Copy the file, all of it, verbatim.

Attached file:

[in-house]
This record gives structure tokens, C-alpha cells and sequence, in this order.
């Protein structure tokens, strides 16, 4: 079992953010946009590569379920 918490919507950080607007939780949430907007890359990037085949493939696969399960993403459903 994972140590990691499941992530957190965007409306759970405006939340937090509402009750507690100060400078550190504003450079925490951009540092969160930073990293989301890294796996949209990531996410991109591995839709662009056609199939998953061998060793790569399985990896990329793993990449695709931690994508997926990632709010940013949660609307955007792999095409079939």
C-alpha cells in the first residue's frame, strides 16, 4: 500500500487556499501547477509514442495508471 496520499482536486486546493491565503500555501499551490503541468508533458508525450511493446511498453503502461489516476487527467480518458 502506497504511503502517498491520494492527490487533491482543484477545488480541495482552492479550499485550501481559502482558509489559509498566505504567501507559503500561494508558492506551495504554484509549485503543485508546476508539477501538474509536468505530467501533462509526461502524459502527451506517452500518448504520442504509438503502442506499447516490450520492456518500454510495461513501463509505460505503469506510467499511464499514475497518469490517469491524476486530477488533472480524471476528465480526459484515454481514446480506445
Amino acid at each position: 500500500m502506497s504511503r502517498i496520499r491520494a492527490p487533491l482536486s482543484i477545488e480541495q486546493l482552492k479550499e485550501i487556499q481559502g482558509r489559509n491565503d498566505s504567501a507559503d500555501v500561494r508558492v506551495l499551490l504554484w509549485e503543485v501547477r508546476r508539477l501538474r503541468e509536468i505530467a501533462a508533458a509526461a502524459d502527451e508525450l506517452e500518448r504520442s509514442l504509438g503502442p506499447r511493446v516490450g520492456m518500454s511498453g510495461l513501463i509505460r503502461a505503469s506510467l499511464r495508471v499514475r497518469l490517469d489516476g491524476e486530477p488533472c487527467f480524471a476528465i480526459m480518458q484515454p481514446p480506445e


[in-house]
This record gives structure tokens, C-alpha cells and sequence, in this order.
């Protein structure tokens, strides 16, 4: 079992953010946009590569379920 918490919507950080607007939780949430907007890359990037085949493939696969399960993403459903 994972140590990691499941992530957190965007409306759970405006939340937090509402009750507690100060400078550190504003450079925490951009540092969160930073990293989301890294796996949209990531996410991109591995839709662009056609199939998953061998060793790569399985990896990329793993990449695709931690994508997926990632709010940013949660609307955007792999095409079939």
C-alpha cells in the first residue's frame, strides 16, 4: 500500500487556499501547477509514442495508471 496520499482536486486546493491565503500555501499551490503541468508533458508525450511493446511498453503502461489516476487527467480518458 502506497504511503502517498491520494492527490487533491482543484477545488480541495482552492479550499485550501481559502482558509489559509498566505504567501507559503500561494508558492506551495504554484509549485503543485508546476508539477501538474509536468505530467501533462509526461502524459502527451506517452500518448504520442504509438503502442506499447516490450520492456518500454510495461513501463509505460505503469506510467499511464499514475497518469490517469491524476486530477488533472480524471476528465480526459484515454481514446480506445
Amino acid at each position: 500500500m502506497s504511503r502517498i496520499r491520494a492527490p487533491l482536486s482543484i477545488e480541495q486546493l482552492k479550499e485550501i487556499q481559502g482558509r489559509n491565503d498566505s504567501a507559503d500555501v500561494r508558492v506551495l499551490l504554484w509549485e503543485v501547477r508546476r508539477l501538474r503541468e509536468i505530467a501533462a508533458a509526461a502524459d502527451e508525450l506517452e500518448r504520442s509514442l504509438g503502442p506499447r511493446v516490450g520492456m518500454s511498453g510495461l513501463i509505460r503502461a505503469s506510467l499511464r495508471v499514475r497518469l490517469d489516476g491524476e486530477p488533472c487527467f480524471a476528465i480526459m480518458q484515454p481514446p480506445e